(And in between, I was going to spend more time with my family, and also not be crabby, and not waste time on websites reading about the NFL, and at the same time I was not going to assume the worst and certainly was not going to, on a drive with Mr F late at night find tears in my eyes as we listen to Everybody Here Is A Cloud.)
(I wasn't going to do that latter because it was probably nothing).
So I learned about eosinophils (blood cells that are associated with hives but also which can be produced by brain disorders including brain tumors) because I had a high eosinophil count and I learned about what the ventricles do and how various impingements on various parts of the brain can express themselves and I checked into all the other lab test results and tried to determine if they meant something was wrong with my brain too and over and over and over I looked at CT scan after CT scan image online to see if they looked like the one I'd been shown and if so what the website said about that and if not why not?
And that led to today, where I had the MRI and the magnets read my brain and then the doctors read the MRI and agreed that yeah it's moved two millimeters, and they don't know why.
They agree on some things.
They agree that there are areas of my brain that cause some concern:
The asymmetry. They agree that is a thing.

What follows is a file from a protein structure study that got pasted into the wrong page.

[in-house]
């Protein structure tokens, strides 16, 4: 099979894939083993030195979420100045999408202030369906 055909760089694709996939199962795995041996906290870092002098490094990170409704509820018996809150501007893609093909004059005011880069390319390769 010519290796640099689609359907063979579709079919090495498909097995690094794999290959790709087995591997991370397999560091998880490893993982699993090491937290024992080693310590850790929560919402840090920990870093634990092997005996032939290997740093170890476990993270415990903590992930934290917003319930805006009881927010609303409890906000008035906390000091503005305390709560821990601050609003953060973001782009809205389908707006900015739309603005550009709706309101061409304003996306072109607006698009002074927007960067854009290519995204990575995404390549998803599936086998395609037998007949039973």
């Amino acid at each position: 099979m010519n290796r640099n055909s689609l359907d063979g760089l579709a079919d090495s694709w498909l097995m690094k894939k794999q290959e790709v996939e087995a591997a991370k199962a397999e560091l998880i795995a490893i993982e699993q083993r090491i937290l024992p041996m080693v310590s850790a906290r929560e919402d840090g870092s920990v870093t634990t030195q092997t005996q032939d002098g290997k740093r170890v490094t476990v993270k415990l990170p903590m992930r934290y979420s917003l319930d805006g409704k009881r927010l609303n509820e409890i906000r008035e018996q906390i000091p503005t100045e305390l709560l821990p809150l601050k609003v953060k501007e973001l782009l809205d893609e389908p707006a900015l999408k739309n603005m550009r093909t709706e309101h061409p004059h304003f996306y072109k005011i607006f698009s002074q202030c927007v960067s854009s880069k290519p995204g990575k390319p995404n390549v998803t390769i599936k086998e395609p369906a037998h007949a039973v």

They agree, too, that there are things called "punctate lesions" which if you look it up like I instantaneously did you will learn means small white-matter lesions in your brain the significance of which is poorly understood, at best. A year and a half ago, I had one. Now I have... some.
Beyond that, they agree on nothing, because they haven't come up with any conclusions yet.
They don't know.
That is what the neurologist told me today.
He doesn't know why the headaches and the rest.
Maybe it's nothing, maybe it's not.
We should follow it, he said, pointing to the computer screen where we'd been looking at the inside of my head in the darkened office. And we'll do some other testing to nail down what's going on, things that are more subtle than can you remember this list of words, and can you touch your nose, and we'll follow it. Doctors don't watch things, they follow them, trailing behind at a safe distance, probably more than two millimeters.
I don't get to follow it. I have to lead it, to be ahead of it, to know what's going to happen and what might happen and what can't happen.
The past week, I spent a lot of time sitting up at night, and watching TV at 2 a.m., and pausing to look out the window when I was at work. I also spent time helping some first graders understand electromagnetic energy, and took Mr F and Mr Bunches sledding, and joked with The Boy about how we looked like a superhero team in the matching sweatshirts we got for an early Christmas present.
And I kept careful track of when I felt dizzy and whether I could remember words and made sure to mark things on the calendar and make notes, and I stared into mirrors a lot, trying to see if there was anything different about me that I could see.